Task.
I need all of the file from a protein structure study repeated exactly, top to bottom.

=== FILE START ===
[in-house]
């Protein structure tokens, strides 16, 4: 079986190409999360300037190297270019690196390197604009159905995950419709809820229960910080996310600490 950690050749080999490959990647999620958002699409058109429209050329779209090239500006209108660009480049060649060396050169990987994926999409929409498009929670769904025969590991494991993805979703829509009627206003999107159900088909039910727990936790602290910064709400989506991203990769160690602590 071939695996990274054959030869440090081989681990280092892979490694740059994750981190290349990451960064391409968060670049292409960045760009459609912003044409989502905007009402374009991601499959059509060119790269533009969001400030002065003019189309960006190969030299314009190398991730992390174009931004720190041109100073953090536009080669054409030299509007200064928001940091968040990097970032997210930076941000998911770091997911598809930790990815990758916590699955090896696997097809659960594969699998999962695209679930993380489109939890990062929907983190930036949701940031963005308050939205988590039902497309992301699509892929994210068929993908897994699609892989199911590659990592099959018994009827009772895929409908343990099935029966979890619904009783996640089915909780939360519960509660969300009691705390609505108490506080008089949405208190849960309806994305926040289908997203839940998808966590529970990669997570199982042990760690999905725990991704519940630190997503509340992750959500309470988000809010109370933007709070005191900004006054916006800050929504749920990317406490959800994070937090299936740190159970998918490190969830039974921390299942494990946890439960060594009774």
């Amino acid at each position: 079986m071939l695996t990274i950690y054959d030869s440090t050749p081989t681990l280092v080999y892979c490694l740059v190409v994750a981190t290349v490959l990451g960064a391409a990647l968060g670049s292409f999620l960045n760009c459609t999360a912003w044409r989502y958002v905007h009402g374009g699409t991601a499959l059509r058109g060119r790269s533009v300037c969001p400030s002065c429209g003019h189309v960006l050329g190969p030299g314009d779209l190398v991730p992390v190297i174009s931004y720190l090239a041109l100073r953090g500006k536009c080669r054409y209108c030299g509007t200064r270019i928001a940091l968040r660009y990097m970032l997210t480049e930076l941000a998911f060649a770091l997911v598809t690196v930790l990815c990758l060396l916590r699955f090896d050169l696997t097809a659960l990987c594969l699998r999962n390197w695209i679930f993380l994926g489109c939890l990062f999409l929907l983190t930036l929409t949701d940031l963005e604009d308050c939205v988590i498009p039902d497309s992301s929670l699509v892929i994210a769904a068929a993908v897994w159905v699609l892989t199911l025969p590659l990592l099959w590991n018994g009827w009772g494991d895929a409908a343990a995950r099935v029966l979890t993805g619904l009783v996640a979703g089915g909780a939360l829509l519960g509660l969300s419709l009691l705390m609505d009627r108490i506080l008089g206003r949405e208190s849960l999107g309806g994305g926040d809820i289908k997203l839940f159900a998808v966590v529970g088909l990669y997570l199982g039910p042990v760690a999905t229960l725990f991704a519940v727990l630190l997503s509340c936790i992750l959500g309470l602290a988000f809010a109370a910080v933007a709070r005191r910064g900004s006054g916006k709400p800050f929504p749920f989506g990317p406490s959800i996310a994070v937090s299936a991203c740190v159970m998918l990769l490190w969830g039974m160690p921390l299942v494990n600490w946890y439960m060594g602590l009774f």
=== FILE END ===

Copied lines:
[in-house]
């Protein structure tokens, strides 16, 4: 079986190409999360300037190297270019690196390197604009159905995950419709809820229960910080996310600490 950690050749080999490959990647999620958002699409058109429209050329779209090239500006209108660009480049060649060396050169990987994926999409929409498009929670769904025969590991494991993805979703829509009627206003999107159900088909039910727990936790602290910064709400989506991203990769160690602590 071939695996990274054959030869440090081989681990280092892979490694740059994750981190290349990451960064391409968060670049292409960045760009459609912003044409989502905007009402374009991601499959059509060119790269533009969001400030002065003019189309960006190969030299314009190398991730992390174009931004720190041109100073953090536009080669054409030299509007200064928001940091968040990097970032997210930076941000998911770091997911598809930790990815990758916590699955090896696997097809659960594969699998999962695209679930993380489109939890990062929907983190930036949701940031963005308050939205988590039902497309992301699509892929994210068929993908897994699609892989199911590659990592099959018994009827009772895929409908343990099935029966979890619904009783996640089915909780939360519960509660969300009691705390609505108490506080008089949405208190849960309806994305926040289908997203839940998808966590529970990669997570199982042990760690999905725990991704519940630190997503509340992750959500309470988000809010109370933007709070005191900004006054916006800050929504749920990317406490959800994070937090299936740190159970998918490190969830039974921390299942494990946890439960060594009774």
């Amino acid at each position: 079986m071939l695996t990274i950690y054959d030869s440090t050749p081989t681990l280092v080999y892979c490694l740059v190409v994750a981190t290349v490959l990451g960064a391409a990647l968060g670049s292409f999620l960045n760009c459609t999360a912003w044409r989502y958002v905007h009402g374009g699409t991601a499959l059509r058109g060119r790269s533009v300037c969001p400030s002065c429209g003019h189309v960006l050329g190969p030299g314009d779209l190398v991730p992390v190297i174009s931004y720190l090239a041109l100073r953090g500006k536009c080669r054409y209108c030299g509007t200064r270019i928001a940091l968040r660009y990097m970032l997210t480049e930076l941000a998911f060649a770091l997911v598809t690196v930790l990815c990758l060396l916590r699955f090896d050169l696997t097809a659960l990987c594969l699998r999962n390197w695209i679930f993380l994926g489109c939890l990062f999409l929907l983190t930036l929409t949701d940031l963005e604009d308050c939205v988590i498009p039902d497309s992301s929670l699509v892929i994210a769904a068929a993908v897994w159905v699609l892989t199911l025969p590659l990592l099959w590991n018994g009827w009772g494991d895929a409908a343990a995950r099935v029966l979890t993805g619904l009783v996640a979703g089915g909780a939360l829509l519960g509660l969300s419709l009691l705390m609505d009627r108490i506080l008089g206003r949405e208190s849960l999107g309806g994305g926040d809820i289908k997203l839940f159900a998808v966590v529970g088909l990669y997570l199982g039910p042990v760690a999905t229960l725990f991704a519940v727990l630190l997503s509340c936790i992750l959500g309470l602290a988000f809010a109370a910080v933007a709070r005191r910064g900004s006054g916006k709400p800050f929504p749920f989506g990317p406490s959800i996310a994070v937090s299936a991203c740190v159970m998918l990769l490190w969830g039974m160690p921390l299942v494990n600490w946890y439960m060594g602590l009774f």